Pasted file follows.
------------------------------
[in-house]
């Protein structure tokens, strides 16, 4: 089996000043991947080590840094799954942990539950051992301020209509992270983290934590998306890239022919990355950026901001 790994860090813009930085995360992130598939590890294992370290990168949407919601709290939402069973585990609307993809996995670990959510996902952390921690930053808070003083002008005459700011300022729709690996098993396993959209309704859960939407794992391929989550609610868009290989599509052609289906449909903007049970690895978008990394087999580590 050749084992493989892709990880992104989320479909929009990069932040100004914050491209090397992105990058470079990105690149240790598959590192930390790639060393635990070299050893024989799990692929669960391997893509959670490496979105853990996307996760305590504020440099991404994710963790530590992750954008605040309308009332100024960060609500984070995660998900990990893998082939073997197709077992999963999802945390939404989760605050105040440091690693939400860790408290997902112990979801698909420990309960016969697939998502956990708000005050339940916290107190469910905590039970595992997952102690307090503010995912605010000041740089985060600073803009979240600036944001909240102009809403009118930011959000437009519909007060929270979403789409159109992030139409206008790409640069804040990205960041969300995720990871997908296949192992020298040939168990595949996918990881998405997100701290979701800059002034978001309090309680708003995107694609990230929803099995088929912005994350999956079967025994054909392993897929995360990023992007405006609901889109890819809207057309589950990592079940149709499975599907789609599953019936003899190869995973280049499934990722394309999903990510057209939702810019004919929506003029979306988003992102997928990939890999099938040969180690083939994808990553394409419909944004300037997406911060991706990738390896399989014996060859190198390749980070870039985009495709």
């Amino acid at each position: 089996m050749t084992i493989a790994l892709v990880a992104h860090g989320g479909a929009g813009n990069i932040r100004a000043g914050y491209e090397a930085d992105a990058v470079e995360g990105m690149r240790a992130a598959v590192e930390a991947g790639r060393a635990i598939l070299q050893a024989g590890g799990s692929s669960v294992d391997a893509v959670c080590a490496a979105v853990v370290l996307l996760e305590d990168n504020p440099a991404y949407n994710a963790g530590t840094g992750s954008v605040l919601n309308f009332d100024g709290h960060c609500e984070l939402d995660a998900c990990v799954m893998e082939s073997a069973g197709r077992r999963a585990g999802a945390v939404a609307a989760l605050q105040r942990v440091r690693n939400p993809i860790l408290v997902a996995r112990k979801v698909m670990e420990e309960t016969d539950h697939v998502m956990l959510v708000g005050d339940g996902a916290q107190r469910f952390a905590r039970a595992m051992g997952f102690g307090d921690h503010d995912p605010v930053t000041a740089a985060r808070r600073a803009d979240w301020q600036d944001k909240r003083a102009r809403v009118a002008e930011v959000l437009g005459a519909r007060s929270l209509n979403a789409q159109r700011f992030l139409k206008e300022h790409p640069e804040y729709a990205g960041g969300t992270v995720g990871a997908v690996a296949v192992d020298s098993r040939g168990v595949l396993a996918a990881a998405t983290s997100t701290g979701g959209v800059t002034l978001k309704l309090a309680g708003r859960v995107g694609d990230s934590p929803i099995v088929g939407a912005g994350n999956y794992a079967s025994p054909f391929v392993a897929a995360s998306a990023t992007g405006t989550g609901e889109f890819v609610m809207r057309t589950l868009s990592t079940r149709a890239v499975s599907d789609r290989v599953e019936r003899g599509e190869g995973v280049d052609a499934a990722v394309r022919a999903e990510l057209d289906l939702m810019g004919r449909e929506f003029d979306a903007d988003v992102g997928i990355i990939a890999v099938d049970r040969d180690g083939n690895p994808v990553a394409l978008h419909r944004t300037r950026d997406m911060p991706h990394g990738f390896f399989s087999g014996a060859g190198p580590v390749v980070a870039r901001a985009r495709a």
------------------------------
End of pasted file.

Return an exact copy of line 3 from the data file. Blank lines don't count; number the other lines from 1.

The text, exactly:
């Amino acid at each position: 089996m050749t084992i493989a790994l892709v990880a992104h860090g989320g479909a929009g813009n990069i932040r100004a000043g914050y491209e090397a930085d992105a990058v470079e995360g990105m690149r240790a992130a598959v590192e930390a991947g790639r060393a635990i598939l070299q050893a024989g590890g799990s692929s669960v294992d391997a893509v959670c080590a490496a979105v853990v370290l996307l996760e305590d990168n504020p440099a991404y949407n994710a963790g530590t840094g992750s954008v605040l919601n309308f009332d100024g709290h960060c609500e984070l939402d995660a998900c990990v799954m893998e082939s073997a069973g197709r077992r999963a585990g999802a945390v939404a609307a989760l605050q105040r942990v440091r690693n939400p993809i860790l408290v997902a996995r112990k979801v698909m670990e420990e309960t016969d539950h697939v998502m956990l959510v708000g005050d339940g996902a916290q107190r469910f952390a905590r039970a595992m051992g997952f102690g307090d921690h503010d995912p605010v930053t000041a740089a985060r808070r600073a803009d979240w301020q600036d944001k909240r003083a102009r809403v009118a002008e930011v959000l437009g005459a519909r007060s929270l209509n979403a789409q159109r700011f992030l139409k206008e300022h790409p640069e804040y729709a990205g960041g969300t992270v995720g990871a997908v690996a296949v192992d020298s098993r040939g168990v595949l396993a996918a990881a998405t983290s997100t701290g979701g959209v800059t002034l978001k309704l309090a309680g708003r859960v995107g694609d990230s934590p929803i099995v088929g939407a912005g994350n999956y794992a079967s025994p054909f391929v392993a897929a995360s998306a990023t992007g405006t989550g609901e889109f890819v609610m809207r057309t589950l868009s990592t079940r149709a890239v499975s599907d789609r290989v599953e019936r003899g599509e190869g995973v280049d052609a499934a990722v394309r022919a999903e990510l057209d289906l939702m810019g004919r449909e929506f003029d979306a903007d988003v992102g997928i990355i990939a890999v099938d049970r040969d180690g083939n690895p994808v990553a394409l978008h419909r944004t300037r950026d997406m911060p991706h990394g990738f390896f399989s087999g014996a060859g190198p580590v390749v980070a870039r901001a985009r495709a």